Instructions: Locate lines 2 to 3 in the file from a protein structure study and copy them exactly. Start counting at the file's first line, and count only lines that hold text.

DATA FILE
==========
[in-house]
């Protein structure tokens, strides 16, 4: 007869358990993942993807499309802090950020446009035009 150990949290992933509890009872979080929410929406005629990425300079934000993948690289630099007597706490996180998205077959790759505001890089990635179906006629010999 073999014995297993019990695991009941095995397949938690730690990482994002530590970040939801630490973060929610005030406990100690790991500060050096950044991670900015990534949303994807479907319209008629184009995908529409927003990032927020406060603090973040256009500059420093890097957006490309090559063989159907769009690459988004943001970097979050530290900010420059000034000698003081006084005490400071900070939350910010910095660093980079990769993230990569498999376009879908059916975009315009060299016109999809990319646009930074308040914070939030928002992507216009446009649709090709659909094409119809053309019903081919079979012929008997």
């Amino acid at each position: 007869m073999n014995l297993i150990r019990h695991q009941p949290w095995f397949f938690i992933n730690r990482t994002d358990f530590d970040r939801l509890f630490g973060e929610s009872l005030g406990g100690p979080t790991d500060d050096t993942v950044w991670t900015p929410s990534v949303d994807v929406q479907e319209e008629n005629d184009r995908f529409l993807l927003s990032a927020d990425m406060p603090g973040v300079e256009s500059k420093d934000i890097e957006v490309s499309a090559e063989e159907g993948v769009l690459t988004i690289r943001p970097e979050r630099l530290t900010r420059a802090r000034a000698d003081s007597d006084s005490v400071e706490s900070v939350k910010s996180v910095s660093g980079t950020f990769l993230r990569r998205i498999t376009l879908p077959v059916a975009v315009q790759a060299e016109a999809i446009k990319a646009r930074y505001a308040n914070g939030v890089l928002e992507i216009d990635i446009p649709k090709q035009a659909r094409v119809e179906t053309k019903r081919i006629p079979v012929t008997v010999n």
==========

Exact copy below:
């Protein structure tokens, strides 16, 4: 007869358990993942993807499309802090950020446009035009 150990949290992933509890009872979080929410929406005629990425300079934000993948690289630099007597706490996180998205077959790759505001890089990635179906006629010999 073999014995297993019990695991009941095995397949938690730690990482994002530590970040939801630490973060929610005030406990100690790991500060050096950044991670900015990534949303994807479907319209008629184009995908529409927003990032927020406060603090973040256009500059420093890097957006490309090559063989159907769009690459988004943001970097979050530290900010420059000034000698003081006084005490400071900070939350910010910095660093980079990769993230990569498999376009879908059916975009315009060299016109999809990319646009930074308040914070939030928002992507216009446009649709090709659909094409119809053309019903081919079979012929008997």
């Amino acid at each position: 007869m073999n014995l297993i150990r019990h695991q009941p949290w095995f397949f938690i992933n730690r990482t994002d358990f530590d970040r939801l509890f630490g973060e929610s009872l005030g406990g100690p979080t790991d500060d050096t993942v950044w991670t900015p929410s990534v949303d994807v929406q479907e319209e008629n005629d184009r995908f529409l993807l927003s990032a927020d990425m406060p603090g973040v300079e256009s500059k420093d934000i890097e957006v490309s499309a090559e063989e159907g993948v769009l690459t988004i690289r943001p970097e979050r630099l530290t900010r420059a802090r000034a000698d003081s007597d006084s005490v400071e706490s900070v939350k910010s996180v910095s660093g980079t950020f990769l993230r990569r998205i498999t376009l879908p077959v059916a975009v315009q790759a060299e016109a999809i446009k990319a646009r930074y505001a308040n914070g939030v890089l928002e992507i216009d990635i446009p649709k090709q035009a659909r094409v119809e179906t053309k019903r081919i006629p079979v012929t008997v010999n």